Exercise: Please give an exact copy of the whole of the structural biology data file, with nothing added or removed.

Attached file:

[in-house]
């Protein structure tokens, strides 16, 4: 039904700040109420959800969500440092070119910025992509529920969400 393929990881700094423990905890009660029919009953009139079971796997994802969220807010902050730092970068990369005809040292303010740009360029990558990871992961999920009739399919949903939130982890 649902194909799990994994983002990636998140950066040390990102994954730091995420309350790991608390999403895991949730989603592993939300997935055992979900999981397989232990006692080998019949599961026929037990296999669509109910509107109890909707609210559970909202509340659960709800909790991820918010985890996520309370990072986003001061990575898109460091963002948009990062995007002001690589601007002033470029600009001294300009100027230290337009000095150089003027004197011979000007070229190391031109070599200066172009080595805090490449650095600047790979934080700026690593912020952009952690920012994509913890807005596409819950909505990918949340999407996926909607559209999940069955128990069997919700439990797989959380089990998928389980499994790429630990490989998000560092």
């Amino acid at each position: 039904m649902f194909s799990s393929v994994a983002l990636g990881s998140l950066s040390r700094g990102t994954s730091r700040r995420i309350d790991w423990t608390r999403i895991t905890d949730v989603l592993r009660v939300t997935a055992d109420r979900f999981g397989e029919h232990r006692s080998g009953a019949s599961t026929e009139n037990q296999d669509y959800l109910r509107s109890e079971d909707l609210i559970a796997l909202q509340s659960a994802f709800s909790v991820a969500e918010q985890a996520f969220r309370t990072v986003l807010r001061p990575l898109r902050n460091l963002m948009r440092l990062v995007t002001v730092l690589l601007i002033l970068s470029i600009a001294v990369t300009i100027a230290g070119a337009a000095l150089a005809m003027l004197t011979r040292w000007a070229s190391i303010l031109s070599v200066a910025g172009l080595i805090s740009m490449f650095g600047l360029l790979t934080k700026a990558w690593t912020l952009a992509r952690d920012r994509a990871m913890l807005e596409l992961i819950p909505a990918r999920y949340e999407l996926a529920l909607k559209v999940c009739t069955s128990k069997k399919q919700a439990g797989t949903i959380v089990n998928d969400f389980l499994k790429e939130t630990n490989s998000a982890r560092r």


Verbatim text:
[in-house]
């Protein structure tokens, strides 16, 4: 039904700040109420959800969500440092070119910025992509529920969400 393929990881700094423990905890009660029919009953009139079971796997994802969220807010902050730092970068990369005809040292303010740009360029990558990871992961999920009739399919949903939130982890 649902194909799990994994983002990636998140950066040390990102994954730091995420309350790991608390999403895991949730989603592993939300997935055992979900999981397989232990006692080998019949599961026929037990296999669509109910509107109890909707609210559970909202509340659960709800909790991820918010985890996520309370990072986003001061990575898109460091963002948009990062995007002001690589601007002033470029600009001294300009100027230290337009000095150089003027004197011979000007070229190391031109070599200066172009080595805090490449650095600047790979934080700026690593912020952009952690920012994509913890807005596409819950909505990918949340999407996926909607559209999940069955128990069997919700439990797989959380089990998928389980499994790429630990490989998000560092």
């Amino acid at each position: 039904m649902f194909s799990s393929v994994a983002l990636g990881s998140l950066s040390r700094g990102t994954s730091r700040r995420i309350d790991w423990t608390r999403i895991t905890d949730v989603l592993r009660v939300t997935a055992d109420r979900f999981g397989e029919h232990r006692s080998g009953a019949s599961t026929e009139n037990q296999d669509y959800l109910r509107s109890e079971d909707l609210i559970a796997l909202q509340s659960a994802f709800s909790v991820a969500e918010q985890a996520f969220r309370t990072v986003l807010r001061p990575l898109r902050n460091l963002m948009r440092l990062v995007t002001v730092l690589l601007i002033l970068s470029i600009a001294v990369t300009i100027a230290g070119a337009a000095l150089a005809m003027l004197t011979r040292w000007a070229s190391i303010l031109s070599v200066a910025g172009l080595i805090s740009m490449f650095g600047l360029l790979t934080k700026a990558w690593t912020l952009a992509r952690d920012r994509a990871m913890l807005e596409l992961i819950p909505a990918r999920y949340e999407l996926a529920l909607k559209v999940c009739t069955s128990k069997k399919q919700a439990g797989t949903i959380v089990n998928d969400f389980l499994k790429e939130t630990n490989s998000a982890r560092r």